We’ve also developed a paper-based version of the PDR form for colleagues at grades 1a–3 in Professional Services and CCSG who may choose to use this if they feel it is more aligned to their working contexts. This form can also be used where managers feel it is appropriate, to better enable the conversation. Please discuss locally with your manager

What's changed about the Professional Services/CCSG form?

Colleagues in Professional Services and CCSG who are grade 4 and above are being encouraged to consider each of the goals that were agreed in previous PDR conversations, and to rate their achievements against each goal. Reviewers will also do the same prior to the discussion actually taking place - or, if it suits both parties, this can be left to the pick up at the discussion itself.

The point of this is to provide an objective and consistent approach to discussing the degree to which each goal has been achieved. It’s important that people don’t agonise or wrangle over this but aim to treat it as an opportunity to discuss and explore any differences.

I'm a Professional Services member of staff at grades 4-9. When will SuccessFactors be available so I can complete my PDR form?

SuccessFactors is Warwick's new self-service HR tool - we're working hard to roll this out to all colleagues during the summer term, and we apologise that it will not be available for the start of the PDR process launch (8 May). However, we expect discussions to take place until 20 July, which should give every employee plenty of time to complete conversations with their reviewer. We will keep you updated via heads of department, inbox insite and the main PDR page, and we appreciate your patience in the meantime.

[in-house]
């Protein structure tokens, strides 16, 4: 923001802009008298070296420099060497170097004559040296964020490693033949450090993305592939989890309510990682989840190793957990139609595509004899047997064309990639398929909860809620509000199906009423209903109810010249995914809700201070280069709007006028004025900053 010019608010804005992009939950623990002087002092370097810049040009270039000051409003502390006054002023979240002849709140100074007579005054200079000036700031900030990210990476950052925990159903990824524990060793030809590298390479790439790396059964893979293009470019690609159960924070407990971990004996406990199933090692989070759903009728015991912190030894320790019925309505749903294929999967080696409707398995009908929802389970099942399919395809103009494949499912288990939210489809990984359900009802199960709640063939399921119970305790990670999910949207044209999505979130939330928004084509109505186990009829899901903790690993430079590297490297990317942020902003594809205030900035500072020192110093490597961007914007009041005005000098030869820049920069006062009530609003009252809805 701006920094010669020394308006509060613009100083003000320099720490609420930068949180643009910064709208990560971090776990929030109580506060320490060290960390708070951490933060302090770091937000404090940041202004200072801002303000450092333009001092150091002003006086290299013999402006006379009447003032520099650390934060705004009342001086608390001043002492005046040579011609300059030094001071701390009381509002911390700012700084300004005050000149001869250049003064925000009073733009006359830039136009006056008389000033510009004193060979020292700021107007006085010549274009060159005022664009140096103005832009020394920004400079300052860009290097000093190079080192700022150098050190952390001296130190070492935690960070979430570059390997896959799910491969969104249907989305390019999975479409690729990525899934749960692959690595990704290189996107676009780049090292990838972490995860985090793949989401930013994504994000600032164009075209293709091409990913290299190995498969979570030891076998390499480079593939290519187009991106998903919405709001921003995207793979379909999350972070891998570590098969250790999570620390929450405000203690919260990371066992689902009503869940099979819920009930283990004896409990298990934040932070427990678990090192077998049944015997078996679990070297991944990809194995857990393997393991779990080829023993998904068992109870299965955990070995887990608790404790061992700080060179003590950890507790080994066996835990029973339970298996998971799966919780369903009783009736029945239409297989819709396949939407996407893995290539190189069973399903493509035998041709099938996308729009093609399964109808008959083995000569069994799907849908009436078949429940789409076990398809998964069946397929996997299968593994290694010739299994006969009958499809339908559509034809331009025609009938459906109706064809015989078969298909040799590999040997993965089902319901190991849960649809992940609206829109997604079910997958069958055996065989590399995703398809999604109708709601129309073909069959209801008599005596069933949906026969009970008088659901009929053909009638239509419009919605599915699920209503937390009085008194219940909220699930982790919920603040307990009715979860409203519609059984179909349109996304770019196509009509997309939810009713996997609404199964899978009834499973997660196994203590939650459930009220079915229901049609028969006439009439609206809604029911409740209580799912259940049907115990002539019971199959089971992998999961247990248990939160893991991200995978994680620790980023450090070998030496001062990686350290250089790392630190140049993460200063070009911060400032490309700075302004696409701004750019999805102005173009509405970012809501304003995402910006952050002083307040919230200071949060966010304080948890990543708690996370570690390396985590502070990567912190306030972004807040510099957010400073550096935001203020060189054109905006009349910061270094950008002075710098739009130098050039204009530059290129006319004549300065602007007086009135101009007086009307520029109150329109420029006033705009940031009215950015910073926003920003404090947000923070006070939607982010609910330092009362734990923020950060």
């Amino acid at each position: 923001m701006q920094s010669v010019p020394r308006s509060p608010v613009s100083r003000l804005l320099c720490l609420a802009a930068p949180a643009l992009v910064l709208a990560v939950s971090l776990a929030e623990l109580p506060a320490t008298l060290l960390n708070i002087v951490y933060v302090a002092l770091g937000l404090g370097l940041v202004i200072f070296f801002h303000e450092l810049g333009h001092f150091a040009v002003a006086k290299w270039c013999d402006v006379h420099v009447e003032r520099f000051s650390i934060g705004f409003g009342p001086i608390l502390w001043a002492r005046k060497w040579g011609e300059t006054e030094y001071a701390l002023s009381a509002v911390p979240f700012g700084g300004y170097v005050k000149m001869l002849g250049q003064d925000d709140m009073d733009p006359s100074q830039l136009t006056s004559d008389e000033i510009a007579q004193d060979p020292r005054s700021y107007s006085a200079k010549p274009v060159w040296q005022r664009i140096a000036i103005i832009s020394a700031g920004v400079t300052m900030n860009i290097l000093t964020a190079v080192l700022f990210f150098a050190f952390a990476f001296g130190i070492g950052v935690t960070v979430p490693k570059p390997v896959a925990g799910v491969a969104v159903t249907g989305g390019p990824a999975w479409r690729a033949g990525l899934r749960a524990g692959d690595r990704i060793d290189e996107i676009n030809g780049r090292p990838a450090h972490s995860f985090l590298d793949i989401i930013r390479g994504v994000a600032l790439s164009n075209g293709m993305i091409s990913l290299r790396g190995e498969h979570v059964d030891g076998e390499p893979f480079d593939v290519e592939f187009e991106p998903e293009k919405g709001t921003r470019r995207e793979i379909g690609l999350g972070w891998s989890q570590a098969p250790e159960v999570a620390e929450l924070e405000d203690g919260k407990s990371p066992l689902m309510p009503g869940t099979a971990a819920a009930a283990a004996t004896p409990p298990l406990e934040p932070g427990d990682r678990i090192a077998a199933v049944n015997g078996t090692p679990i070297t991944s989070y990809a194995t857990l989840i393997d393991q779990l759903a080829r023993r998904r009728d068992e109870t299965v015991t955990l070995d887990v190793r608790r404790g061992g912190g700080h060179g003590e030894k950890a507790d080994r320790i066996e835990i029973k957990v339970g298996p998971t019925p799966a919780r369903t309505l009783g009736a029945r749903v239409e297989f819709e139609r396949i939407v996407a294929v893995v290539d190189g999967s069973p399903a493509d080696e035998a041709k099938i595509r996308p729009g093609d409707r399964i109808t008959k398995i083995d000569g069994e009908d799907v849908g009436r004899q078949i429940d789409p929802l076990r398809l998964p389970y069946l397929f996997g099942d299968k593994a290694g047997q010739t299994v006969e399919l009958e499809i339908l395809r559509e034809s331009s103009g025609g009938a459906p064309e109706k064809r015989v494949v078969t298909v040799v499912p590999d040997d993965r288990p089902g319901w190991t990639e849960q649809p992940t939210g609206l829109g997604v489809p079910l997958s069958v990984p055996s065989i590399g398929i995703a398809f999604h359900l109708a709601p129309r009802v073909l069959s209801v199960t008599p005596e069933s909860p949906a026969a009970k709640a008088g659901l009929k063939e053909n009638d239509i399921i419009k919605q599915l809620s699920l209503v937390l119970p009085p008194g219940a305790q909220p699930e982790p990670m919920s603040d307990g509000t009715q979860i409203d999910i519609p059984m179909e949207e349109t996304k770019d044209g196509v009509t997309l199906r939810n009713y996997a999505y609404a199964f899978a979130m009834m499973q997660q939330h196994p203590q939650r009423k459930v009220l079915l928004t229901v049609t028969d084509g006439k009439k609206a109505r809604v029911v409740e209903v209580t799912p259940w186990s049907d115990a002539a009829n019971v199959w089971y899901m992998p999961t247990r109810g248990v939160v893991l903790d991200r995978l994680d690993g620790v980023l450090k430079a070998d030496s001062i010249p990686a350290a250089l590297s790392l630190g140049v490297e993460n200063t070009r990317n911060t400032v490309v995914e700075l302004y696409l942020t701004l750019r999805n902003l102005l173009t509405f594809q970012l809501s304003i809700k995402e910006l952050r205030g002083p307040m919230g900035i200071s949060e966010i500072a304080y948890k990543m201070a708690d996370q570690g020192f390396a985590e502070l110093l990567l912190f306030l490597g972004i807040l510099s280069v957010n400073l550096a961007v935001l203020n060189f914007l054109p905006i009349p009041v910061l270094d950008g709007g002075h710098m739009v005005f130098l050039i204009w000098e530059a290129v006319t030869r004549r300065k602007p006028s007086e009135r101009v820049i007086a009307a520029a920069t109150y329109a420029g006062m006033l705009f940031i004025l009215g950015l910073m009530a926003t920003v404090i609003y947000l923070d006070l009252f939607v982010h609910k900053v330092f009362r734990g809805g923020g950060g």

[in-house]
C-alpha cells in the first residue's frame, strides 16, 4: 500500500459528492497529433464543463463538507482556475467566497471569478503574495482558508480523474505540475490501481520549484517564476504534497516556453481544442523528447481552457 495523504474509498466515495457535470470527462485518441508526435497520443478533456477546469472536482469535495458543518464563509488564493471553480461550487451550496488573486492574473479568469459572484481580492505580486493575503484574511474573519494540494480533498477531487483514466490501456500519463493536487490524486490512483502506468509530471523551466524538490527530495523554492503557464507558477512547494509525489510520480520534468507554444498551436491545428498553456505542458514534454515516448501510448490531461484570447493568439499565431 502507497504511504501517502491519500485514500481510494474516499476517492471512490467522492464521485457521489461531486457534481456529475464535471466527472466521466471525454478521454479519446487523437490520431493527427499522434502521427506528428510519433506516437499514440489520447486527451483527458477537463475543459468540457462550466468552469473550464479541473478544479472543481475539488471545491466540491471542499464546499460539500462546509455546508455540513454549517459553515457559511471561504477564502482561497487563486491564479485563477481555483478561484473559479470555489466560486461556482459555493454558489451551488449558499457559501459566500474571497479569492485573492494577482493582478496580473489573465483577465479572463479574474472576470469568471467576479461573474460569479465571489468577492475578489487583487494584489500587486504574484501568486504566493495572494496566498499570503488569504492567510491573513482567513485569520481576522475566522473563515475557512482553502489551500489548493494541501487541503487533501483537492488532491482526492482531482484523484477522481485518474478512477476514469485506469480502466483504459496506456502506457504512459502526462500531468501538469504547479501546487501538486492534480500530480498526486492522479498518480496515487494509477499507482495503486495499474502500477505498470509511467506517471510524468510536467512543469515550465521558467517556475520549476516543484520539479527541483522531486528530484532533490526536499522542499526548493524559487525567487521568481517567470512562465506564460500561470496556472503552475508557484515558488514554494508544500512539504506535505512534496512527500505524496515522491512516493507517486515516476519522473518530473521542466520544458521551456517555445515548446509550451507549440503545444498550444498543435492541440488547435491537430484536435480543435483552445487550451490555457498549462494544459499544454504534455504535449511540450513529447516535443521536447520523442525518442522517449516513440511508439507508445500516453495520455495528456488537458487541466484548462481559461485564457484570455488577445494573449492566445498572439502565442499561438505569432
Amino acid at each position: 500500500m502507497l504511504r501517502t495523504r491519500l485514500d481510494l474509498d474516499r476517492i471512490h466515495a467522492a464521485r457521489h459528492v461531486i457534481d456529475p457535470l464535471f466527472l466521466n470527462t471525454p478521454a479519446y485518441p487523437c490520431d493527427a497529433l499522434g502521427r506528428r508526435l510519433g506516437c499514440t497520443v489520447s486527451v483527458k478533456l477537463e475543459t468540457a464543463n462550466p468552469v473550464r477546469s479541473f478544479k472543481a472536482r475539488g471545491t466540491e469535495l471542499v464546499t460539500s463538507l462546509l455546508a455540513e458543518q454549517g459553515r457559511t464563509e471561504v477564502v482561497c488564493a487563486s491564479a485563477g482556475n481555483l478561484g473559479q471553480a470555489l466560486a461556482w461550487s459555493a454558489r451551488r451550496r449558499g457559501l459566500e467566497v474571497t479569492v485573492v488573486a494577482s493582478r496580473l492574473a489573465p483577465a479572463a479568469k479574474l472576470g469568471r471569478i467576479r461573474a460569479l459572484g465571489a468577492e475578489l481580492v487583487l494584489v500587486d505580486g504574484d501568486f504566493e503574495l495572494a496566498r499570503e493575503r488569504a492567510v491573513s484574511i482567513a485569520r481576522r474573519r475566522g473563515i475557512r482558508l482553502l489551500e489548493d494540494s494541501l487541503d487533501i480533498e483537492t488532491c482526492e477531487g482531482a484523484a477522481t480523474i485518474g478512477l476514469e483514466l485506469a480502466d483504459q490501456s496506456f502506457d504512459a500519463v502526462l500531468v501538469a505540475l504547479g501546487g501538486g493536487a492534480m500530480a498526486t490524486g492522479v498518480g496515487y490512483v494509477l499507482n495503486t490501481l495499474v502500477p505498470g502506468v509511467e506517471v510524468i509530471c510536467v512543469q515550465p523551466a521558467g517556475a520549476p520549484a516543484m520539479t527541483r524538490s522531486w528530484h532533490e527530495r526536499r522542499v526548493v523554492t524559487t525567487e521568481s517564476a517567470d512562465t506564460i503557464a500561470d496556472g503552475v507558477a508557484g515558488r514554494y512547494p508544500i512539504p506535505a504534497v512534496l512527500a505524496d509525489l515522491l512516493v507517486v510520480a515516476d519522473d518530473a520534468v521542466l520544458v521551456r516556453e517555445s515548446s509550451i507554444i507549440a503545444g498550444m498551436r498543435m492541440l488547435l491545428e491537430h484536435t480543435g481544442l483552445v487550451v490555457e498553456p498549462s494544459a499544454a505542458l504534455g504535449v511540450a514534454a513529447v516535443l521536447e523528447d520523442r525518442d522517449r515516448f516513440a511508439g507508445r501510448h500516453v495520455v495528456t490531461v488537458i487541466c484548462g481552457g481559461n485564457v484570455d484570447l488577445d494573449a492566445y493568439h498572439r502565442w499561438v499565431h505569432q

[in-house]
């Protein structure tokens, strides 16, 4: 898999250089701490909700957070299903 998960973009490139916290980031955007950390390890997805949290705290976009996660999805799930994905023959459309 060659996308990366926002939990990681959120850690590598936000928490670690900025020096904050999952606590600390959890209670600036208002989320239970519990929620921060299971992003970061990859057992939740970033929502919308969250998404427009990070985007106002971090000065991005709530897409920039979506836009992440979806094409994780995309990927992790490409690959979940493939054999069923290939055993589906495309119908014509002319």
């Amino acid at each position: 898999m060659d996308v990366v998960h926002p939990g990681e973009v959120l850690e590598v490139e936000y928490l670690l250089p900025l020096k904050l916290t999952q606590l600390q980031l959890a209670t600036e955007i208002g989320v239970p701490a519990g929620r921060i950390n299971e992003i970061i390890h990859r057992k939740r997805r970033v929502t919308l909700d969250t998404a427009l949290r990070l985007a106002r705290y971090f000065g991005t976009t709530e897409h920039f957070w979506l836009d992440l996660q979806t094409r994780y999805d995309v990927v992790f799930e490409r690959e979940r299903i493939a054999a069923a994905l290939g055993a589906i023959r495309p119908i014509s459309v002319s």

What's changed about the Academic paper form?

As mentioned above, the paper-based PDR form is very similar to the form that was used last year, apart from some small adjustments to language and terminology. The key change is that in the forward-looking part of the Academic form, colleagues will be asked to consider how their goals align with the critera listed in the new framework for academic promotions. Find out more about this criteria

In all forms, we’re asking people to consider not just what they do in terms of their activity and outputs, but how they go about their work. There is a considerable drive across the institution to support the overall dignity, inclusion and respect agenda, so all colleagues are being asked to consider how they personally demonstrate support for this agenda as an integral part of their PDR conversations.